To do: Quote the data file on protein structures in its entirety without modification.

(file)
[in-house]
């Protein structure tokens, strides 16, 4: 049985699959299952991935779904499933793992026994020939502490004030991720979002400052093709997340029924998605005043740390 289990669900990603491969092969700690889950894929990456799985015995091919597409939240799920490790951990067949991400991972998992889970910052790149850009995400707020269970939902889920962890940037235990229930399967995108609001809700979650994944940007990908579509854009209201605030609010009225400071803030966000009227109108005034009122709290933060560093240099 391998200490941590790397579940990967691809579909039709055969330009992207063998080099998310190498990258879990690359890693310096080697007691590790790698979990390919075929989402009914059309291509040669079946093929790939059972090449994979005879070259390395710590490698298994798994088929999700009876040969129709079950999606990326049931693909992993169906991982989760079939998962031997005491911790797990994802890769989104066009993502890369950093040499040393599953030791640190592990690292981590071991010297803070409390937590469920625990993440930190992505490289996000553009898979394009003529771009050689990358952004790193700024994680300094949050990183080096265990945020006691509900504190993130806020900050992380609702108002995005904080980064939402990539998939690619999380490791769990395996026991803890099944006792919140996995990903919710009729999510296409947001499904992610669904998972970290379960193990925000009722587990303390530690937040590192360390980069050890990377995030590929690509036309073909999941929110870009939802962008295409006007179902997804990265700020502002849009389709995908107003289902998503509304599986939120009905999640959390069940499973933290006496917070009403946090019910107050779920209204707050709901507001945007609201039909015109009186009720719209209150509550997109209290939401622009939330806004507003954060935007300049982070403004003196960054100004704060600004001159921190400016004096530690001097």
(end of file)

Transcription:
[in-house]
């Protein structure tokens, strides 16, 4: 049985699959299952991935779904499933793992026994020939502490004030991720979002400052093709997340029924998605005043740390 289990669900990603491969092969700690889950894929990456799985015995091919597409939240799920490790951990067949991400991972998992889970910052790149850009995400707020269970939902889920962890940037235990229930399967995108609001809700979650994944940007990908579509854009209201605030609010009225400071803030966000009227109108005034009122709290933060560093240099 391998200490941590790397579940990967691809579909039709055969330009992207063998080099998310190498990258879990690359890693310096080697007691590790790698979990390919075929989402009914059309291509040669079946093929790939059972090449994979005879070259390395710590490698298994798994088929999700009876040969129709079950999606990326049931693909992993169906991982989760079939998962031997005491911790797990994802890769989104066009993502890369950093040499040393599953030791640190592990690292981590071991010297803070409390937590469920625990993440930190992505490289996000553009898979394009003529771009050689990358952004790193700024994680300094949050990183080096265990945020006691509900504190993130806020900050992380609702108002995005904080980064939402990539998939690619999380490791769990395996026991803890099944006792919140996995990903919710009729999510296409947001499904992610669904998972970290379960193990925000009722587990303390530690937040590192360390980069050890990377995030590929690509036309073909999941929110870009939802962008295409006007179902997804990265700020502002849009389709995908107003289902998503509304599986939120009905999640959390069940499973933290006496917070009403946090019910107050779920209204707050709901507001945007609201039909015109009186009720719209209150509550997109209290939401622009939330806004507003954060935007300049982070403004003196960054100004704060600004001159921190400016004096530690001097």